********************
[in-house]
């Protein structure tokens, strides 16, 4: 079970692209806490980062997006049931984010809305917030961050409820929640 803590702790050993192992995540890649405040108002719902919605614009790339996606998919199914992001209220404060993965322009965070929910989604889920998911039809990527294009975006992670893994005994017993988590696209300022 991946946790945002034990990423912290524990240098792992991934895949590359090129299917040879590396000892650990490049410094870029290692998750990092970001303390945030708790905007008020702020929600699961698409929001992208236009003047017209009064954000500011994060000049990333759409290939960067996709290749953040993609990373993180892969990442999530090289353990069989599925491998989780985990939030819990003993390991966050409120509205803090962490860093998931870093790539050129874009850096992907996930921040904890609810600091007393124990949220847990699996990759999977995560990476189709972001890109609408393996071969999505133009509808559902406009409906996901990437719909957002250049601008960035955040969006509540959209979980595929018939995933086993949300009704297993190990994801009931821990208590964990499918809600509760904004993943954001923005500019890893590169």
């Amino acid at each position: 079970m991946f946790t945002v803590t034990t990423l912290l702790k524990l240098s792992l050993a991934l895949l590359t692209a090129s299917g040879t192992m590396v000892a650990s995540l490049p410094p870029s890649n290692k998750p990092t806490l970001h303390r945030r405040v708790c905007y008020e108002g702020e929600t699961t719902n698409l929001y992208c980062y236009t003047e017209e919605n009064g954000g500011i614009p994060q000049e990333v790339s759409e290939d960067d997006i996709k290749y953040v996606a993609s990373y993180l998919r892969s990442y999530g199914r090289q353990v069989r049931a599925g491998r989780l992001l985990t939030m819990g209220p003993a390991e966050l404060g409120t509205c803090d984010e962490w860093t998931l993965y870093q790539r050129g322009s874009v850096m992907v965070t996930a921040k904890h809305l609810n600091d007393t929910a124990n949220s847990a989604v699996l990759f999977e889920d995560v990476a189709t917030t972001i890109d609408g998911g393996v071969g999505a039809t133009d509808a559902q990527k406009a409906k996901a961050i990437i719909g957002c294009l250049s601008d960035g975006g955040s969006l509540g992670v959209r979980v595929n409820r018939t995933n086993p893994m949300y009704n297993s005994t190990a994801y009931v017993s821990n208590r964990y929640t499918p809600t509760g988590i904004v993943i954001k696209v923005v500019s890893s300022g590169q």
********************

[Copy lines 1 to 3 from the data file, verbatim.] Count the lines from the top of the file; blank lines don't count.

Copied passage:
[in-house]
């Protein structure tokens, strides 16, 4: 079970692209806490980062997006049931984010809305917030961050409820929640 803590702790050993192992995540890649405040108002719902919605614009790339996606998919199914992001209220404060993965322009965070929910989604889920998911039809990527294009975006992670893994005994017993988590696209300022 991946946790945002034990990423912290524990240098792992991934895949590359090129299917040879590396000892650990490049410094870029290692998750990092970001303390945030708790905007008020702020929600699961698409929001992208236009003047017209009064954000500011994060000049990333759409290939960067996709290749953040993609990373993180892969990442999530090289353990069989599925491998989780985990939030819990003993390991966050409120509205803090962490860093998931870093790539050129874009850096992907996930921040904890609810600091007393124990949220847990699996990759999977995560990476189709972001890109609408393996071969999505133009509808559902406009409906996901990437719909957002250049601008960035955040969006509540959209979980595929018939995933086993949300009704297993190990994801009931821990208590964990499918809600509760904004993943954001923005500019890893590169």
């Amino acid at each position: 079970m991946f946790t945002v803590t034990t990423l912290l702790k524990l240098s792992l050993a991934l895949l590359t692209a090129s299917g040879t192992m590396v000892a650990s995540l490049p410094p870029s890649n290692k998750p990092t806490l970001h303390r945030r405040v708790c905007y008020e108002g702020e929600t699961t719902n698409l929001y992208c980062y236009t003047e017209e919605n009064g954000g500011i614009p994060q000049e990333v790339s759409e290939d960067d997006i996709k290749y953040v996606a993609s990373y993180l998919r892969s990442y999530g199914r090289q353990v069989r049931a599925g491998r989780l992001l985990t939030m819990g209220p003993a390991e966050l404060g409120t509205c803090d984010e962490w860093t998931l993965y870093q790539r050129g322009s874009v850096m992907v965070t996930a921040k904890h809305l609810n600091d007393t929910a124990n949220s847990a989604v699996l990759f999977e889920d995560v990476a189709t917030t972001i890109d609408g998911g393996v071969g999505a039809t133009d509808a559902q990527k406009a409906k996901a961050i990437i719909g957002c294009l250049s601008d960035g975006g955040s969006l509540g992670v959209r979980v595929n409820r018939t995933n086993p893994m949300y009704n297993s005994t190990a994801y009931v017993s821990n208590r964990y929640t499918p809600t509760g988590i904004v993943i954001k696209v923005v500019s890893s300022g590169q």